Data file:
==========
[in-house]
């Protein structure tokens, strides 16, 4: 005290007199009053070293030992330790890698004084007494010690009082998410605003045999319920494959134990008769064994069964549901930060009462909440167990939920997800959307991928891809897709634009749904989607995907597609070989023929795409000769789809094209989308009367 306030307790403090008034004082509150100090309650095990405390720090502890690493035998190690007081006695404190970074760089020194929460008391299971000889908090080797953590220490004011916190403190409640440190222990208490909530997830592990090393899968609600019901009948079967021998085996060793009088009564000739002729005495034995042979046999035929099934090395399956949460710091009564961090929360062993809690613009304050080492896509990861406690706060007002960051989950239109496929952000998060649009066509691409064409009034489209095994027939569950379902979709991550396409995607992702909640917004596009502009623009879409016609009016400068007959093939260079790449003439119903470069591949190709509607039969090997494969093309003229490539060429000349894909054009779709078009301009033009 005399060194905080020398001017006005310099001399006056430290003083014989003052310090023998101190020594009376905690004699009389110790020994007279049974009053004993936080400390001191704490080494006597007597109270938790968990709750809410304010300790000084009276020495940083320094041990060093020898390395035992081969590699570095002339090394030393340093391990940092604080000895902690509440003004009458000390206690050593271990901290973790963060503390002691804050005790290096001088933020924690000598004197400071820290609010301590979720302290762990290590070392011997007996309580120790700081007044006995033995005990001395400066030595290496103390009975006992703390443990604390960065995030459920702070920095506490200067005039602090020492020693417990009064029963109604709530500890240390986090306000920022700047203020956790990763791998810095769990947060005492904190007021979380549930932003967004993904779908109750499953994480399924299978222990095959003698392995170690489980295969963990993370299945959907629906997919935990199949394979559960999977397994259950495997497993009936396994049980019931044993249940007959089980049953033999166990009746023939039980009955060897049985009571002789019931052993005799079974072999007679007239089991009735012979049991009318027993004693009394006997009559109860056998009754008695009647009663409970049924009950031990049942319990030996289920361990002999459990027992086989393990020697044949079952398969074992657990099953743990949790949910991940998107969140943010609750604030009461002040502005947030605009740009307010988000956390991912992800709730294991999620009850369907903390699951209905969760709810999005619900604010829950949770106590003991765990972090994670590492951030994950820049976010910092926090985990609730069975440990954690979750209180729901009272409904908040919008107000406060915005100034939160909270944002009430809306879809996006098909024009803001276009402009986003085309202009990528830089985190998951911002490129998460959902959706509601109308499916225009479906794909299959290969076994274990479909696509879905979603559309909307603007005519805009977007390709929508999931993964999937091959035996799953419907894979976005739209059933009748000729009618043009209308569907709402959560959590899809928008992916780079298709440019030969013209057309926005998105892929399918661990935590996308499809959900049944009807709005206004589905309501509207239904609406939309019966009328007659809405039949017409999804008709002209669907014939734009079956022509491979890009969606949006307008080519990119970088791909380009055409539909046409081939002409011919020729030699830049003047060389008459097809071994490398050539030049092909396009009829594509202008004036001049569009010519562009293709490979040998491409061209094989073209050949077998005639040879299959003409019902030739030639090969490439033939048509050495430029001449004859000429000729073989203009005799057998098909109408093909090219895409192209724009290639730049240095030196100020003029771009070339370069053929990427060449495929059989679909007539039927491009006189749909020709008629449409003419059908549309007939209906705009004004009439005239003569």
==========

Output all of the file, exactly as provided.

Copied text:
[in-house]
């Protein structure tokens, strides 16, 4: 005290007199009053070293030992330790890698004084007494010690009082998410605003045999319920494959134990008769064994069964549901930060009462909440167990939920997800959307991928891809897709634009749904989607995907597609070989023929795409000769789809094209989308009367 306030307790403090008034004082509150100090309650095990405390720090502890690493035998190690007081006695404190970074760089020194929460008391299971000889908090080797953590220490004011916190403190409640440190222990208490909530997830592990090393899968609600019901009948079967021998085996060793009088009564000739002729005495034995042979046999035929099934090395399956949460710091009564961090929360062993809690613009304050080492896509990861406690706060007002960051989950239109496929952000998060649009066509691409064409009034489209095994027939569950379902979709991550396409995607992702909640917004596009502009623009879409016609009016400068007959093939260079790449003439119903470069591949190709509607039969090997494969093309003229490539060429000349894909054009779709078009301009033009 005399060194905080020398001017006005310099001399006056430290003083014989003052310090023998101190020594009376905690004699009389110790020994007279049974009053004993936080400390001191704490080494006597007597109270938790968990709750809410304010300790000084009276020495940083320094041990060093020898390395035992081969590699570095002339090394030393340093391990940092604080000895902690509440003004009458000390206690050593271990901290973790963060503390002691804050005790290096001088933020924690000598004197400071820290609010301590979720302290762990290590070392011997007996309580120790700081007044006995033995005990001395400066030595290496103390009975006992703390443990604390960065995030459920702070920095506490200067005039602090020492020693417990009064029963109604709530500890240390986090306000920022700047203020956790990763791998810095769990947060005492904190007021979380549930932003967004993904779908109750499953994480399924299978222990095959003698392995170690489980295969963990993370299945959907629906997919935990199949394979559960999977397994259950495997497993009936396994049980019931044993249940007959089980049953033999166990009746023939039980009955060897049985009571002789019931052993005799079974072999007679007239089991009735012979049991009318027993004693009394006997009559109860056998009754008695009647009663409970049924009950031990049942319990030996289920361990002999459990027992086989393990020697044949079952398969074992657990099953743990949790949910991940998107969140943010609750604030009461002040502005947030605009740009307010988000956390991912992800709730294991999620009850369907903390699951209905969760709810999005619900604010829950949770106590003991765990972090994670590492951030994950820049976010910092926090985990609730069975440990954690979750209180729901009272409904908040919008107000406060915005100034939160909270944002009430809306879809996006098909024009803001276009402009986003085309202009990528830089985190998951911002490129998460959902959706509601109308499916225009479906794909299959290969076994274990479909696509879905979603559309909307603007005519805009977007390709929508999931993964999937091959035996799953419907894979976005739209059933009748000729009618043009209308569907709402959560959590899809928008992916780079298709440019030969013209057309926005998105892929399918661990935590996308499809959900049944009807709005206004589905309501509207239904609406939309019966009328007659809405039949017409999804008709002209669907014939734009079956022509491979890009969606949006307008080519990119970088791909380009055409539909046409081939002409011919020729030699830049003047060389008459097809071994490398050539030049092909396009009829594509202008004036001049569009010519562009293709490979040998491409061209094989073209050949077998005639040879299959003409019902030739030639090969490439033939048509050495430029001449004859000429000729073989203009005799057998098909109408093909090219895409192209724009290639730049240095030196100020003029771009070339370069053929990427060449495929059989679909007539039927491009006189749909020709008629449409003419059908549309007939209906705009004004009439005239003569």